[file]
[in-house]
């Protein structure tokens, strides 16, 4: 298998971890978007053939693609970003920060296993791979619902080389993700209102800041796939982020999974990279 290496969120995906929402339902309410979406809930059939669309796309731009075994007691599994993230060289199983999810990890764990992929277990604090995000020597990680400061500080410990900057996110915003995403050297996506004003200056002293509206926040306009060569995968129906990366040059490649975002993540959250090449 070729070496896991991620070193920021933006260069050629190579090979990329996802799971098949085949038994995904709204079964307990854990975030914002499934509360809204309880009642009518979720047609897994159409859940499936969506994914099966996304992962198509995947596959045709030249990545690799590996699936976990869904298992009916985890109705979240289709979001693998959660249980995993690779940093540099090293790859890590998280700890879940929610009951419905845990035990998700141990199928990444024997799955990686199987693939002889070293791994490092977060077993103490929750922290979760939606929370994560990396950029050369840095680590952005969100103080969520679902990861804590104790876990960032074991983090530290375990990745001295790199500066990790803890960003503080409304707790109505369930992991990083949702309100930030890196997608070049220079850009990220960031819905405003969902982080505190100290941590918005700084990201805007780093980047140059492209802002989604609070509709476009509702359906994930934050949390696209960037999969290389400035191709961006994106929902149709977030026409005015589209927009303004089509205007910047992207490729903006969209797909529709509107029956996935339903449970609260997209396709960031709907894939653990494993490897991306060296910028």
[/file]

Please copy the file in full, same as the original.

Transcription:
[in-house]
């Protein structure tokens, strides 16, 4: 298998971890978007053939693609970003920060296993791979619902080389993700209102800041796939982020999974990279 290496969120995906929402339902309410979406809930059939669309796309731009075994007691599994993230060289199983999810990890764990992929277990604090995000020597990680400061500080410990900057996110915003995403050297996506004003200056002293509206926040306009060569995968129906990366040059490649975002993540959250090449 070729070496896991991620070193920021933006260069050629190579090979990329996802799971098949085949038994995904709204079964307990854990975030914002499934509360809204309880009642009518979720047609897994159409859940499936969506994914099966996304992962198509995947596959045709030249990545690799590996699936976990869904298992009916985890109705979240289709979001693998959660249980995993690779940093540099090293790859890590998280700890879940929610009951419905845990035990998700141990199928990444024997799955990686199987693939002889070293791994490092977060077993103490929750922290979760939606929370994560990396950029050369840095680590952005969100103080969520679902990861804590104790876990960032074991983090530290375990990745001295790199500066990790803890960003503080409304707790109505369930992991990083949702309100930030890196997608070049220079850009990220960031819905405003969902982080505190100290941590918005700084990201805007780093980047140059492209802002989604609070509709476009509702359906994930934050949390696209960037999969290389400035191709961006994106929902149709977030026409005015589209927009303004089509205007910047992207490729903006969209797909529709509107029956996935339903449970609260997209396709960031709907894939653990494993490897991306060296910028």